I got an interesting email from an ED blog reader last week asking me for advice about how to effectively lead his organization while newly working from home without constantly getting distracted. As a home-schooling mom of three (ages 7, 6 and 4) who has always worked from home, I could totally relate. After sharing with him that a healthy loathing of housework is necessary (avoiding laundry helps me stay focused on my work lol!), there are seven simple things he can do to get himself started on the right foot. .
- Designate part of your home to be your office. This one is critical for two reasons! One: if you have kids, you need a child-free zone where they can’t touch your stuff. Two: You need to physically be able to “go somewhere” so that you can go to close the door and focus on your work. So that I could have my own office at home, I bunked two of my kids in the same room and personally took over that vacant space. A laptop and a kitchen table is not an office. Do whatever you can to get yourself a room – with a locking door – that can become your private work space.
- Get on a schedule. Even though you’re working from home, you’re still going to work every day. A typical day might look like this:
- 6:30-8:30: get kids ready and drive them to school
- 9:00-12:00: work shift one – big project stuff
- 12:00-12:30: lunch break
- 12:30-2:00: work shift two – small project stuff
- 2:00-2:30: go for a walk
- 3:00: pick up kids from school
- 3:30 – 6:30: family time/dinner/chores
- 7:30-9:00: loose-end tidy-up time/check email
A few months ago, a colleague recommended I pick up a copy of the popular book The Lean Startup by Eric Ries. This book challenges “startup founders to build and run their companies in a new way, maximizing customer value while minimizing wasted effort.” Having run my own business for the past decade, I immediately connected with the wisdom shared by the author regarding how organizations from any sector can achieve higher results while simultaneously investing less time, effort and money.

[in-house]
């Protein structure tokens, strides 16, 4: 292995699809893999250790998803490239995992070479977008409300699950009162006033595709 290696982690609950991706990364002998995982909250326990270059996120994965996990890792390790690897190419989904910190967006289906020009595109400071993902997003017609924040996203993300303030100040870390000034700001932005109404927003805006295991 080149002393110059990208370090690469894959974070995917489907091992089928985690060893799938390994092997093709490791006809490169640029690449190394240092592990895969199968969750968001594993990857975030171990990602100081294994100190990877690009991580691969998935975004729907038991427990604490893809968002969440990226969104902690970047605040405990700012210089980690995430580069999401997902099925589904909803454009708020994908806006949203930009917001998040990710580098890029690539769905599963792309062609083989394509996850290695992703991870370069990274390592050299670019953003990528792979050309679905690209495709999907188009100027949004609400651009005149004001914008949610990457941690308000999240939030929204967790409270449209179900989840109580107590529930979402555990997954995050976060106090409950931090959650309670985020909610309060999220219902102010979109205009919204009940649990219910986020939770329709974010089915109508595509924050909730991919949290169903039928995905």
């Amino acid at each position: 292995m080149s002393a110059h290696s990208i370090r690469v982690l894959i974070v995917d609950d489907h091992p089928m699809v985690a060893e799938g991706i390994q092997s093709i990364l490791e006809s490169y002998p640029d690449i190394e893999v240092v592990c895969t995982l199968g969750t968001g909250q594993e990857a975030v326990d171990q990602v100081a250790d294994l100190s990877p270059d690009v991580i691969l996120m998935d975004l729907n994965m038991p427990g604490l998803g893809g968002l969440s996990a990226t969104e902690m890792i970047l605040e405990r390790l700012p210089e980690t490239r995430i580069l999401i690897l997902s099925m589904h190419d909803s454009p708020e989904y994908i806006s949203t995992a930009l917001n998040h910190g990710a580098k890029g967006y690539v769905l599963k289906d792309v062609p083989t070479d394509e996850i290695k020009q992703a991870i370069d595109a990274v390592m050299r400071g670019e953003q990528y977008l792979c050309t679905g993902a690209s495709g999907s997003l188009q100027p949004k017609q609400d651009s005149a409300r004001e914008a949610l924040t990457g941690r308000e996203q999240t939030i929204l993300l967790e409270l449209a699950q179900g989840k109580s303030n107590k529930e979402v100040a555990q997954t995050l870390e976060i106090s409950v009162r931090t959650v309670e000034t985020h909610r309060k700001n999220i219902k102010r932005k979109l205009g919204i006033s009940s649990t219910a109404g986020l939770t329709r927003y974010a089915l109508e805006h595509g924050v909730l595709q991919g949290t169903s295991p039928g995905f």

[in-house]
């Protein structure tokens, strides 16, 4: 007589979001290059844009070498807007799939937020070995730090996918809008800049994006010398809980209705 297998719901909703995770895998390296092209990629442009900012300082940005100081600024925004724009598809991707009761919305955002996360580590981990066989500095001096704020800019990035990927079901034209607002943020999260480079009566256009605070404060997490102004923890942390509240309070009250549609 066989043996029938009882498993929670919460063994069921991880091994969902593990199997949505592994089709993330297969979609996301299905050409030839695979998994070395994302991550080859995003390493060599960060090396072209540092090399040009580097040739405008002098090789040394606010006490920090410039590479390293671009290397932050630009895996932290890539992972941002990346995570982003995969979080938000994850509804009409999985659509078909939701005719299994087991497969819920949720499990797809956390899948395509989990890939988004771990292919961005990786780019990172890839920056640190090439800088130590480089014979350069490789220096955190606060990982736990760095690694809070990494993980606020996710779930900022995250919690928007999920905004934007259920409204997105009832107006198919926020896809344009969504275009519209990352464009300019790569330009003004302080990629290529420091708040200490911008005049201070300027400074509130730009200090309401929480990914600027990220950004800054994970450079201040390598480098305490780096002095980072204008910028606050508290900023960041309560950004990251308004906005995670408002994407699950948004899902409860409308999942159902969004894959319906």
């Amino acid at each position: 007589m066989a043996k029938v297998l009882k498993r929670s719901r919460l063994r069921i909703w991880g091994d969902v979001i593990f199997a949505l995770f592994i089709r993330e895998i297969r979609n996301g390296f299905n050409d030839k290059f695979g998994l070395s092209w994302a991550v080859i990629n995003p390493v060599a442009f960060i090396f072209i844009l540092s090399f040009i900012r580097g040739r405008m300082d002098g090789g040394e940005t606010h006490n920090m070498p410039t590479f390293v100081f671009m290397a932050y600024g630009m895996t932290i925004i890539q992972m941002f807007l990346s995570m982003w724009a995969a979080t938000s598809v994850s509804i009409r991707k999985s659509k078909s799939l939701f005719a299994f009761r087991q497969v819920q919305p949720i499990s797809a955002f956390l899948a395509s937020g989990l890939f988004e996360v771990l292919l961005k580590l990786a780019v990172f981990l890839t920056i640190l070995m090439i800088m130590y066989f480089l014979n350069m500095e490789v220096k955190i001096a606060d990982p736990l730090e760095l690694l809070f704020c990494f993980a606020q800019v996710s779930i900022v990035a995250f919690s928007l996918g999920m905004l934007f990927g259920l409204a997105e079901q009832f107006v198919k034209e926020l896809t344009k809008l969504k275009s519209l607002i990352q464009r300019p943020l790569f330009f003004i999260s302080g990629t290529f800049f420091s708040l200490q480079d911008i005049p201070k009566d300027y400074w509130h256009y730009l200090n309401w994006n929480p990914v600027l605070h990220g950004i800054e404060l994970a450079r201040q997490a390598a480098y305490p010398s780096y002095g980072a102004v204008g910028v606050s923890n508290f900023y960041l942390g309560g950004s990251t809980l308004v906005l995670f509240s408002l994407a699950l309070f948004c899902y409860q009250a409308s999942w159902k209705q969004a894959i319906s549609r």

As I thought back over my career, I noticed for the first time that many of the mistakes I had made over and over would have been totally preventable had I been using these Lean principles. I hopped on Google and began investigating this philosophy in more depth and stumbled upon a website called “Lean Impact – Lean Startup for Social Good.” Since I run a for-profit business that serves the nonprofit sector, I was intrigued by how the site describes how this work-smart approach could benefit the social sector in the following ways:
- Figuring out what creates real impact and discarding what doesn’t
- Operating with fewer wasted resources
- Leveraging forward-thinking technologies to achieve our goals
- Gathering continual feedback from our community
- Creating a culture that sees failure as learning that brings us closer to a solution
- Eliminating mission creep influenced by funding.
What an amazing list of benefits a Lean strategy could have! When I discovered the Lean Startup Conference was coming up in San Francisco, I excitedly booked my ticket and headed there ready to learn more. Having just returned, I’d like to share with you my biggest take-away from the event as it helped me view effective social change in a whole new way…
Click here to read my full CausePlanet guest post.